I stand by my retarded thinking. The original poster said that, in an ICE that it takes into account inherant losses through combustion which, of course, are way, way more than the losses of simply putting power in a battery through an electric motor for forward motion. However, he wants to counter that by adding effects of making the power itself through coal combustion and the losses in transmission. These are not the same thing.

If you're going to count only losses in the car's power plant, then you have to count it the way it was measured: using the regular MPG rating of a gas engine to its equivalent in electric power. If you're going to add losses far outside the car itself, such as losses from coal combustion and electric transmission, then you have to add the losses of gasoline refining and transportation as well.


By Reclaimer77 on 11/24/2010 6:47:57 PM , Rating: 1
No he's not. I think you need to read his post again.


By Solandri on 11/24/2010 7:04:39 PM , Rating: 3
You can avoid most of this argument by doing a cost-per-gallon comparison.

Current price of 87 octane gas = about $3.00/gal

From the fine print on the EPA label:
$0.12 per kW-hr of electricity
33.7 kW-hr per gallon-equivalent
($0.12 / kW-hr) * (33.7 kW-hr / gallon) = $4.044/gal-equiv

So from the figures the EPA is using, energy in the form of electricity is more expensive than energy in the form of gasoline. And the only reason EVs are cheaper to operate is because they're more efficient from battery pack to wheels on the ground.


By phantom505 on 11/24/2010 10:55:03 PM , Rating: 2
And to make it even more confusing you're best off using local gas and electric prices. But that would require someone to think... and we can't have consumers doing that!


RE: They need to stop playing the funny numbers game.
By goku on 11/25/2010 3:51:52 AM , Rating: 2
quote:
But that would require someone to think... and we can't have consumers doing that!

Well you can't have consumers be doing that, you need them to follow obediently to what the government says you should do. If your government tells you this isn't violating your rights or that this is what you should buy, you're going to have to believe that because otherwise you're against the government. If you're having people think about one thing, they might start thinking about other things, and soon might threaten the power of the government to exert control. It's best to keep people hopelessly ignorant as it's easier to control them that way, whether it's in the dealership show room, or when they're being screened by the TSA.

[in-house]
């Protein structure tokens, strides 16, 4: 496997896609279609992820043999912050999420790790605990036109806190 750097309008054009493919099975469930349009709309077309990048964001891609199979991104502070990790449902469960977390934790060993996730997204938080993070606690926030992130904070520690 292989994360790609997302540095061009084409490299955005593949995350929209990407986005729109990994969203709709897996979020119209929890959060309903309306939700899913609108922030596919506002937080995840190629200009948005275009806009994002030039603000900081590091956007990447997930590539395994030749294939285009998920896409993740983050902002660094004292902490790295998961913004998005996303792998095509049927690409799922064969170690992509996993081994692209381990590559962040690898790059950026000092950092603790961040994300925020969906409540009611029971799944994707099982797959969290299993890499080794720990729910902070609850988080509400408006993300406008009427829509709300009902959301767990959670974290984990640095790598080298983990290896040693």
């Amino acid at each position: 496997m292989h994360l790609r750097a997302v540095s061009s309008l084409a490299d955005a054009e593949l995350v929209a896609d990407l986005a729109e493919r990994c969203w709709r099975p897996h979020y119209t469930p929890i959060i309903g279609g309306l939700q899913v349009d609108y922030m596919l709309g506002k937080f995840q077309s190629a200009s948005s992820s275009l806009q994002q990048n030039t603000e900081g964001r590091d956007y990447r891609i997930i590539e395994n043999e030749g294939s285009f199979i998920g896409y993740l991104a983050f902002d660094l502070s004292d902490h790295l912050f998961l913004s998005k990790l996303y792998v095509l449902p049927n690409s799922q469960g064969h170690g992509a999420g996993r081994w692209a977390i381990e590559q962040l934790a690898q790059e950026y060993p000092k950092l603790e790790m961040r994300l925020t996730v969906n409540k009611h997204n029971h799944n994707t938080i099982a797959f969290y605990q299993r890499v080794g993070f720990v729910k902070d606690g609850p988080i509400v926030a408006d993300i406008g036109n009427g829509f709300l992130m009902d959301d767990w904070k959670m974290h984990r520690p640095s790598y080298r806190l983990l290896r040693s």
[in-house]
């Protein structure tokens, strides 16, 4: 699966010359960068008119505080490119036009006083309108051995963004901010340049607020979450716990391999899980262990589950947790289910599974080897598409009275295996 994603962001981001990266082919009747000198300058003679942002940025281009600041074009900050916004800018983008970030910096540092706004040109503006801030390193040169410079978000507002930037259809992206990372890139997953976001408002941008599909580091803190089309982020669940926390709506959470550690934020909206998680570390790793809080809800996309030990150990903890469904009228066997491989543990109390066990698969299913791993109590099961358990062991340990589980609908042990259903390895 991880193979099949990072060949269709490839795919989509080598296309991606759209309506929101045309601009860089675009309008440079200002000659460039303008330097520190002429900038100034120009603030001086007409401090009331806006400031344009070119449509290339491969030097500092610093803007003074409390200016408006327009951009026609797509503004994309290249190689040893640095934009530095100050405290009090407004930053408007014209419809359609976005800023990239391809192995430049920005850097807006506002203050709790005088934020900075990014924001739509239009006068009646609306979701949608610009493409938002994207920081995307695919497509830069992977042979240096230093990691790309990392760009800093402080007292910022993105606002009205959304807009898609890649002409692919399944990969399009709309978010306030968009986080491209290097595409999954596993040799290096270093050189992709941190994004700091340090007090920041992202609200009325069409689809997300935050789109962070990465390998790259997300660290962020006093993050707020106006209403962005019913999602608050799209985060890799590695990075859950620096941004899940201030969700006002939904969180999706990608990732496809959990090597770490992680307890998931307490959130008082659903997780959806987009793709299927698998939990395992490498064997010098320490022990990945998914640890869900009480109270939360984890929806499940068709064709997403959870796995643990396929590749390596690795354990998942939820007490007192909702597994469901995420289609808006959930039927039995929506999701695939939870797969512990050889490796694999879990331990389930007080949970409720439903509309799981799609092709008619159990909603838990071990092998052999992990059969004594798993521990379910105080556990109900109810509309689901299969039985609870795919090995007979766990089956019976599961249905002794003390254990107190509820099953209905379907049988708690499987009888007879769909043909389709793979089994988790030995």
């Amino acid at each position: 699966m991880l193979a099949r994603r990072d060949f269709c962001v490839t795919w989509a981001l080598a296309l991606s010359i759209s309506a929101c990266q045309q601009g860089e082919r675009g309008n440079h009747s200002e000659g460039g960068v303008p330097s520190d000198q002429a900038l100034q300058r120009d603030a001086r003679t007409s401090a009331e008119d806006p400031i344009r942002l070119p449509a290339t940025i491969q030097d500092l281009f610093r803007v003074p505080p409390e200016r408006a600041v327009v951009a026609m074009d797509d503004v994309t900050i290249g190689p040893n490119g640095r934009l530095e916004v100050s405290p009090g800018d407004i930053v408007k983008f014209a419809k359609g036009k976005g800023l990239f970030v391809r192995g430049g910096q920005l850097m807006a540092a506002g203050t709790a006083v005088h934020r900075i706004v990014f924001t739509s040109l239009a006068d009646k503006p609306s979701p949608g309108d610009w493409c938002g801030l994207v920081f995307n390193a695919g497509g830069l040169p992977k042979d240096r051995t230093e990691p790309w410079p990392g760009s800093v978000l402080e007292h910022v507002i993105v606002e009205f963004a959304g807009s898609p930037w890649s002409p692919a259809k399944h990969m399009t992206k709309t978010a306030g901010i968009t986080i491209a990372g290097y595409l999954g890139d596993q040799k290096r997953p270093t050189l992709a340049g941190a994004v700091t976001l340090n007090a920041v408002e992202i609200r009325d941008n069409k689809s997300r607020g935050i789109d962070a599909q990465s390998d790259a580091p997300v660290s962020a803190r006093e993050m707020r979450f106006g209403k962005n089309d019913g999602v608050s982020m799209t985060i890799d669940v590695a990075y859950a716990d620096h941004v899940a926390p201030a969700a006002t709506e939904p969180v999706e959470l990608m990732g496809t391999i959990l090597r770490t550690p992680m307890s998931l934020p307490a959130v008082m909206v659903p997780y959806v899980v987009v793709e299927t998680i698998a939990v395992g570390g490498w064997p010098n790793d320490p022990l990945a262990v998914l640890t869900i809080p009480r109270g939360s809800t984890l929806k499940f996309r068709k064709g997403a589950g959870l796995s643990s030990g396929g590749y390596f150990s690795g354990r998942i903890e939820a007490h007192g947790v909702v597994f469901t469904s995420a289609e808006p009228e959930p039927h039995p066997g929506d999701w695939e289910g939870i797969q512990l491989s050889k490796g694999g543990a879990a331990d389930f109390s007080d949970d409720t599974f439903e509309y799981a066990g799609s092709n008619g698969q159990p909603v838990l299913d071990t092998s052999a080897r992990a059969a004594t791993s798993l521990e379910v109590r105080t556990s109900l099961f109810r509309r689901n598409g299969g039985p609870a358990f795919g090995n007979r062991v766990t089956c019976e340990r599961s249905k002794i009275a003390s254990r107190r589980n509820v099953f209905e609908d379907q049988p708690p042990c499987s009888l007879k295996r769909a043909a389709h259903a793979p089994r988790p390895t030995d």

You're either with us or against us.


By phantom505 on 11/25/2010 1:43:39 PM , Rating: 2
There are many things not right with the politics of this country. Three of them is the idea you can be infinitely intelligent, infinitely paranoid, and infinitely able to control what happens in your life. None of these things are possible unless you're God, so yes, you need a summary and an education to understand the summary.

This sticker provides that but what would make sense is to have the local dealers actually post a little info for you that is fact based) on the actual costs of energy.

Government last I check isn't telling you what car to buy, they are encouraging technological growth and a sustainable route. Using fossil fuels will not work forever. More people means more cars. If we keep relying on imported fossil fuels then we have a national security problem on top of an air and water quality problem, on top of potentially numerous other issues.

I wish people on this site would quit trying to over simplify everything, nothing is that simple. If it were we would have already come up with a perfect solution.


By Alexstarfire on 11/25/2010 6:05:25 AM , Rating: 1
You make it sound like it's a bad thing that EVs have a more efficient motor. That's pretty much the only reason EVs are worth looking at after all. ICEs could barely manage half the efficiency at best that most electric motors have now.